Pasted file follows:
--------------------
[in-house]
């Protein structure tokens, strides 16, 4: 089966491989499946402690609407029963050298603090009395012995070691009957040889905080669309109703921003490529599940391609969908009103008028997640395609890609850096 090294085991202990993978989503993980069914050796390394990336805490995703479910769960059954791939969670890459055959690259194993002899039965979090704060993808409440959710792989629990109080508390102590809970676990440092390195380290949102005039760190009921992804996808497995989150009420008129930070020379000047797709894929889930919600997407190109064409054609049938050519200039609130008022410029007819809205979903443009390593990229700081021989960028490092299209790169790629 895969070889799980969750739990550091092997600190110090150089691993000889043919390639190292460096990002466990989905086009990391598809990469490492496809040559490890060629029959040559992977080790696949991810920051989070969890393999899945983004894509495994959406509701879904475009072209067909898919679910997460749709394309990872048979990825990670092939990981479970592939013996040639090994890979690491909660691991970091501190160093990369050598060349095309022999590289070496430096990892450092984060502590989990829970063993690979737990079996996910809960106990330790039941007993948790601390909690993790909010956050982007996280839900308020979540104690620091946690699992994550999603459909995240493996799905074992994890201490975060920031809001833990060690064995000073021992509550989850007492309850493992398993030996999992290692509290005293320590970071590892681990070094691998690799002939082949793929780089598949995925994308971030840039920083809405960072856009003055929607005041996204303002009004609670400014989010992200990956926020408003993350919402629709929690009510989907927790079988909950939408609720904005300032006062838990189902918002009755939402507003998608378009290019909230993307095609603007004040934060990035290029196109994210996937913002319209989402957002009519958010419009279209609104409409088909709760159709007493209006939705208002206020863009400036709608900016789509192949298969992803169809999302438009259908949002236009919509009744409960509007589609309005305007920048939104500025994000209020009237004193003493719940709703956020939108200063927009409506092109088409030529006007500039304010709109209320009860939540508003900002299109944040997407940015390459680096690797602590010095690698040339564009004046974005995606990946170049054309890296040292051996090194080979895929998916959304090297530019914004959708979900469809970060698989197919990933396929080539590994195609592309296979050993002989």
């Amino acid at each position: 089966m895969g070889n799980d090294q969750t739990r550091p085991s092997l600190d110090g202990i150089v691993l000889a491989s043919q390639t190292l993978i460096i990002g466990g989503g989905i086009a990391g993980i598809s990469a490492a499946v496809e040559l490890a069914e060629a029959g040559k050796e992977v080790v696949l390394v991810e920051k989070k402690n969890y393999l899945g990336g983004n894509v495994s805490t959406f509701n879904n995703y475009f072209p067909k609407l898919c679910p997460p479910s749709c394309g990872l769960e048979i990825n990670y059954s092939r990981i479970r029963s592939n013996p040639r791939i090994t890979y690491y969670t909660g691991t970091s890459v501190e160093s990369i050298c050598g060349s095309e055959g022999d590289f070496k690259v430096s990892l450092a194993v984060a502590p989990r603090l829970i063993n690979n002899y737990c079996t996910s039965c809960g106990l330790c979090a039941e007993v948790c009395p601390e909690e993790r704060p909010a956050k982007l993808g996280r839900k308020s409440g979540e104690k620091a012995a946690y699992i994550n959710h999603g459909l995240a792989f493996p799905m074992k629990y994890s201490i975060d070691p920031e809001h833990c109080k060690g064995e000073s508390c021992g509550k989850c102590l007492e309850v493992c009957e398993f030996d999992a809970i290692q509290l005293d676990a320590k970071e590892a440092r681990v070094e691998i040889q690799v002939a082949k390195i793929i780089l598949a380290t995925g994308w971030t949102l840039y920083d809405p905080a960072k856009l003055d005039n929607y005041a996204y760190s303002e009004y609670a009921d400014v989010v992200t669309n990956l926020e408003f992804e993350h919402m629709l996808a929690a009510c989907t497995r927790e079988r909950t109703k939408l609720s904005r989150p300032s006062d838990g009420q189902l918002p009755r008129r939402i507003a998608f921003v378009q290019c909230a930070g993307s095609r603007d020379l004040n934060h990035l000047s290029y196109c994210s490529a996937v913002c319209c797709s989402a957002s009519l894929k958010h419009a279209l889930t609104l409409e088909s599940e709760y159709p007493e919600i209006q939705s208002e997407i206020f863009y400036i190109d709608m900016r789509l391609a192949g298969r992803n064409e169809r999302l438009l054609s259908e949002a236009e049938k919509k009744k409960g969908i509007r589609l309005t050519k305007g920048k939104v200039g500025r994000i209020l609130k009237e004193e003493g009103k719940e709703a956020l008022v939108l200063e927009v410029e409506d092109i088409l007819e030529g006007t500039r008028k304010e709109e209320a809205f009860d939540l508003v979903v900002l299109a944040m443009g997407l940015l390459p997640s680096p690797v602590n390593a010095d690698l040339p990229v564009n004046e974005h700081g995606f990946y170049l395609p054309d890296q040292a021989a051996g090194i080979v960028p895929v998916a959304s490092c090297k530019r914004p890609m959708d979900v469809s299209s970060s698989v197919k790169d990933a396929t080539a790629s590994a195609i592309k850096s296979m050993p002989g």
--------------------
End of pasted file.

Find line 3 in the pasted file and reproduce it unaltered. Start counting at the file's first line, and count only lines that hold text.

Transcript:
């Amino acid at each position: 089966m895969g070889n799980d090294q969750t739990r550091p085991s092997l600190d110090g202990i150089v691993l000889a491989s043919q390639t190292l993978i460096i990002g466990g989503g989905i086009a990391g993980i598809s990469a490492a499946v496809e040559l490890a069914e060629a029959g040559k050796e992977v080790v696949l390394v991810e920051k989070k402690n969890y393999l899945g990336g983004n894509v495994s805490t959406f509701n879904n995703y475009f072209p067909k609407l898919c679910p997460p479910s749709c394309g990872l769960e048979i990825n990670y059954s092939r990981i479970r029963s592939n013996p040639r791939i090994t890979y690491y969670t909660g691991t970091s890459v501190e160093s990369i050298c050598g060349s095309e055959g022999d590289f070496k690259v430096s990892l450092a194993v984060a502590p989990r603090l829970i063993n690979n002899y737990c079996t996910s039965c809960g106990l330790c979090a039941e007993v948790c009395p601390e909690e993790r704060p909010a956050k982007l993808g996280r839900k308020s409440g979540e104690k620091a012995a946690y699992i994550n959710h999603g459909l995240a792989f493996p799905m074992k629990y994890s201490i975060d070691p920031e809001h833990c109080k060690g064995e000073s508390c021992g509550k989850c102590l007492e309850v493992c009957e398993f030996d999992a809970i290692q509290l005293d676990a320590k970071e590892a440092r681990v070094e691998i040889q690799v002939a082949k390195i793929i780089l598949a380290t995925g994308w971030t949102l840039y920083d809405p905080a960072k856009l003055d005039n929607y005041a996204y760190s303002e009004y609670a009921d400014v989010v992200t669309n990956l926020e408003f992804e993350h919402m629709l996808a929690a009510c989907t497995r927790e079988r909950t109703k939408l609720s904005r989150p300032s006062d838990g009420q189902l918002p009755r008129r939402i507003a998608f921003v378009q290019c909230a930070g993307s095609r603007d020379l004040n934060h990035l000047s290029y196109c994210s490529a996937v913002c319209c797709s989402a957002s009519l894929k958010h419009a279209l889930t609104l409409e088909s599940e709760y159709p007493e919600i209006q939705s208002e997407i206020f863009y400036i190109d709608m900016r789509l391609a192949g298969r992803n064409e169809r999302l438009l054609s259908e949002a236009e049938k919509k009744k409960g969908i509007r589609l309005t050519k305007g920048k939104v200039g500025r994000i209020l609130k009237e004193e003493g009103k719940e709703a956020l008022v939108l200063e927009v410029e409506d092109i088409l007819e030529g006007t500039r008028k304010e709109e209320a809205f009860d939540l508003v979903v900002l299109a944040m443009g997407l940015l390459p997640s680096p690797v602590n390593a010095d690698l040339p990229v564009n004046e974005h700081g995606f990946y170049l395609p054309d890296q040292a021989a051996g090194i080979v960028p895929v998916a959304s490092c090297k530019r914004p890609m959708d979900v469809s299209s970060s698989v197919k790169d990933a396929t080539a790629s590994a195609i592309k850096s296979m050993p002989g």